France's CSA broadcasting authority has called for a ban on the Lebanese Hizb Allah-run Al-Manar's broadcasts to Europe, saying the channel, accused by critics of being anti-Semitic, breached an earlier agreement not to show programmes that could incite hatred among religions.
French Prime Minister Jean Pierre Raffarin said on Thursday that Al-Manar's programmes were incompatible with French values, and that he would seek the means to legally suspend Al-Manar and any channel that could provoke hatred or violence.
Speaking to Aljazeera in Beirut on Friday, Al-Manar TV News director Hasan Fadl Allah said the calls to take the channel off the air in Europe were part and parcel of Israeli attempts to stir up problems between France and the Muslim world.
He said Al-Manar was authorised to broadcast by satellite inside the European Union just two weeks ago after it signed an agreement with France's CSA not to incite hatred or violence.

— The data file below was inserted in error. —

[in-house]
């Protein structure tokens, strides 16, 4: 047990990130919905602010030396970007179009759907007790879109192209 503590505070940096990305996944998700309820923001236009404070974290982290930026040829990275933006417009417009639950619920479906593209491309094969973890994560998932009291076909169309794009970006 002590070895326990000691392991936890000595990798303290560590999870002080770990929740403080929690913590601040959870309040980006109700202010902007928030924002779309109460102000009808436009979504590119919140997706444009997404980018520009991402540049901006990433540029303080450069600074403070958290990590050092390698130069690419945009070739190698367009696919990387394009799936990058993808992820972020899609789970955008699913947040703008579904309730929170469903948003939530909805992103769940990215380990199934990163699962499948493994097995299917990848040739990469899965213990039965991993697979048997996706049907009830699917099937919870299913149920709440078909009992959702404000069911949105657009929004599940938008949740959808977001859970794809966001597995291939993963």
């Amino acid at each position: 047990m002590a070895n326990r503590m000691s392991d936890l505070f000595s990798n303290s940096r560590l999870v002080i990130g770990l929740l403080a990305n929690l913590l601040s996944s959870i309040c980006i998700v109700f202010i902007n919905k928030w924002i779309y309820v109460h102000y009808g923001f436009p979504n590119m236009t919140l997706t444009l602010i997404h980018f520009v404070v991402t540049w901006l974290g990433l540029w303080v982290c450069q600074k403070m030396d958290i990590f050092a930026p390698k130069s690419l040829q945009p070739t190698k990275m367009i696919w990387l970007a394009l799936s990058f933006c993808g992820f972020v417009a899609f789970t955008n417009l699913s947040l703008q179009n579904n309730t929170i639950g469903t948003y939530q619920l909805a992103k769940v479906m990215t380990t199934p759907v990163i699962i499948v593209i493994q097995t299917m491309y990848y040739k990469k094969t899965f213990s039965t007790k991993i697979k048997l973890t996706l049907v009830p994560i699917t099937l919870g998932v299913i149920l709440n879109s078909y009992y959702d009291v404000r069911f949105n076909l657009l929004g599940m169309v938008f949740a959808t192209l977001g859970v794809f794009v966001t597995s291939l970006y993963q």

Should the channel be banned from broadcasting in Europe through Eutelsat, Fadl Allah said viewers in Europe would be able to watch Al-Manar through other satellites.
Al-Manar insists its programmes
fit with French cultural values
"We were astonished to hear the French prime minister saying that Al-Manar's programmes do not fit with French values, which we reject,"
said Fadl Allah.
"Our programmes are based on cultural, Islamic and Arab values that a billion people believe in, and it fits with some French values like freedom, justice and human rights."
Al-Manar is the mouthpiece of the Hizb Allah movement, which played a major role in forcing an end to Israel's 22-year occupation of south Lebanon. The United States classes Hizb Allah as a terrorist group, but France does not.
Al-Manar is one of several Arabic language satellite channels popular among France's five million Muslims, mostly of North African origin. Paris has expressed concern about growing Islamist influence among disaffected Muslim youths.